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What We Do Not Want to Know about Ourselves

""...the dividing line between good and evil cuts through the heart of every human being. And who is willing to destroy a piece of his own heart?" Alexander Sol;zhenitsyn

There is a shadow side of ourselves we would rather not acknowledge, but must if self-knowledge is not to devolve into wishful thinking. Failure to address our own darker sides is something about which Enlightenment thinking seems to be in denial. I would like to suggest that this may constitute just one example of the sorts of things we all too easily miss in knowing ourselves, and do so at our own peril and the peril of others. This is precisely the sort of thing out of which our perilous times are likely to be constituted, and for which our intimate relationships may be the best counterbalance. “Beware the Dark Side, Luke.” Ignorance, temptation, and concepts like original sin are important parts of the Western theological tradition. Such devils are also important to other traditions, the tricksters of mythology, of Coyote and Kokopelli, of Pan with his pipes, and of Hermes, god of thieves and crossroads. Could we not understand such warnings as about our natural tendencies to think ourselves better than we are?

Terry Eagleton’s Reason, Faith, and Revolution proposes that, at their most convincing, the Jewish and Christian scriptures have valuable insights into human emancipation, and much to say about vital questions like death, suffering, love, and self-dispossession. There is a common ground between science and religion in the “tragic humanism” that Eagleton draws from theology, Freud, and Marx. This the Jesuit Naptha’s opposition to Settembrini’s Enlightenment in Thomas Mann’s Magic Mountain. In a post-Holocaust, post-Hiroshima era, the broken body of a political prisoner who has been tortured to death might provide a more realistic picture of human nature than does “liberal humanism.” A crucifix might be a more useful signifier of the human condition. Eagleton holds out for a more nuanced view of religion than one that reduces it to a flawed explanatory system based on unsupported beliefs about a supernatural agent, a view he attributes to “Ditchkins” the so-called “new atheists” of Richard Dawkins, Daniel Dennett, and Christopher Hitchens. Eagleton suggests that his alternative view has value in noncircular justifications of rationalism, and may temper the political self-contradictions of an increasingly totalitarian ideology of tolerance and diversity. Most important, from my perspective, it helps provide a critique of the self-origination, self-authorship, and self-sufficiency that presume, in the words of Stanley Fish’s review, “to pull progress and eventual perfection out of our own entrails.”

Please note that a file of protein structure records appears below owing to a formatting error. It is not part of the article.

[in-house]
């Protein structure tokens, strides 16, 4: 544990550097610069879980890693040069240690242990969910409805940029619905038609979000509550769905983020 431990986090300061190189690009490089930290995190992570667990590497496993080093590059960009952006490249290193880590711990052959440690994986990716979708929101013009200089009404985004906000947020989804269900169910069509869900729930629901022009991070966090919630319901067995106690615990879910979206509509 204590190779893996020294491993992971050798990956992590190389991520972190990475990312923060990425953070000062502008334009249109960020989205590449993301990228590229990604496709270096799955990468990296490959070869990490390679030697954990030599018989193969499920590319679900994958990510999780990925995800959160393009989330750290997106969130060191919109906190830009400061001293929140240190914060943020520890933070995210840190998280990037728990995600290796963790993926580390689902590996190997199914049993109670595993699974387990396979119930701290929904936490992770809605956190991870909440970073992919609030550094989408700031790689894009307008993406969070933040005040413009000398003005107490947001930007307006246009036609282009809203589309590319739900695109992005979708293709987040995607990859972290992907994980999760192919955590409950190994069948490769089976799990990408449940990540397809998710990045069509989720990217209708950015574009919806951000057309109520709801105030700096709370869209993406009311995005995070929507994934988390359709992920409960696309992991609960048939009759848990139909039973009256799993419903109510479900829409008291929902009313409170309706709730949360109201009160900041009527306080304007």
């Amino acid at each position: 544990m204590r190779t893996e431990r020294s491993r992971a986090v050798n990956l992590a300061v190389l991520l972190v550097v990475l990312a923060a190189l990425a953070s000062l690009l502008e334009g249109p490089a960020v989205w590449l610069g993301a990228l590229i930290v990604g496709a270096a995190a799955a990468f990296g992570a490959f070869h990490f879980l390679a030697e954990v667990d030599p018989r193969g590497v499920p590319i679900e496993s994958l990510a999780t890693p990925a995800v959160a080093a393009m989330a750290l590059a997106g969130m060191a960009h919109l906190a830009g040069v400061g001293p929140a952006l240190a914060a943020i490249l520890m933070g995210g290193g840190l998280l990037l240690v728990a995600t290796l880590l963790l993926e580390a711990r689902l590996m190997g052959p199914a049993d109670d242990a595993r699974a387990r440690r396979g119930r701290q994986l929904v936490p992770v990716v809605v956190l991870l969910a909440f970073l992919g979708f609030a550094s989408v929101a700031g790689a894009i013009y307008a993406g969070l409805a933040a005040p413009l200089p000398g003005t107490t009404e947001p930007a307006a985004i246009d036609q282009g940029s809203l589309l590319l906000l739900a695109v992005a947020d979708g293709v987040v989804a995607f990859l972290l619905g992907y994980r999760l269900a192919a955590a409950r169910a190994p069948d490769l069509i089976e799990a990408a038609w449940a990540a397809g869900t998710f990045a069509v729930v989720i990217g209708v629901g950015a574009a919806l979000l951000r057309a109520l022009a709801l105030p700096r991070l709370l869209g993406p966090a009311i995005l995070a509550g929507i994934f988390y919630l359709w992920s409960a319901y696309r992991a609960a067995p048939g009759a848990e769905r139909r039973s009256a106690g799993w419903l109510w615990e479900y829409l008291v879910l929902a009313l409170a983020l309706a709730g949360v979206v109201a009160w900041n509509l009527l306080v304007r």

Yes, there is a “dark and troubled side, too.” But the “sunny side” to which religious communities may be built to direct us includes family support, wedding vows, social action, and charity, just as they direct us away from our illusions about ourselves, and do so with the power of love and forgiveness. It is also clear that the only real power of humanity has been acting collectively, a particular challenge in an era of fragmented individuality, as argued by Michael Lerner in The Politics of Meaning and in Spirit Matters. There are also real religious encouragements against self-deception, and our capacity to see flaws in others like attending to the beam in your own eye before trying to take the speck out of your neighbor’s (Luke 6:42; Matthew 7:3-5). We can also blind ourselves to our own virtues, as this means we have to take the responsibility for them, but being drawn out by others to take on larger roles, to attempt greater things, to take up our crosses, is no less a part of a loving community. We have a shadow side of which we are often unaware, but we also have a “golden shadow,” with which we get in trouble when its projections onto others keeps us blind to their humanity, and our own overflowing cups, the banquet we may have for others, the surplus of love from which only fear, uncertainty, and lack of faith prevents us from giving freely, and loving wastefully.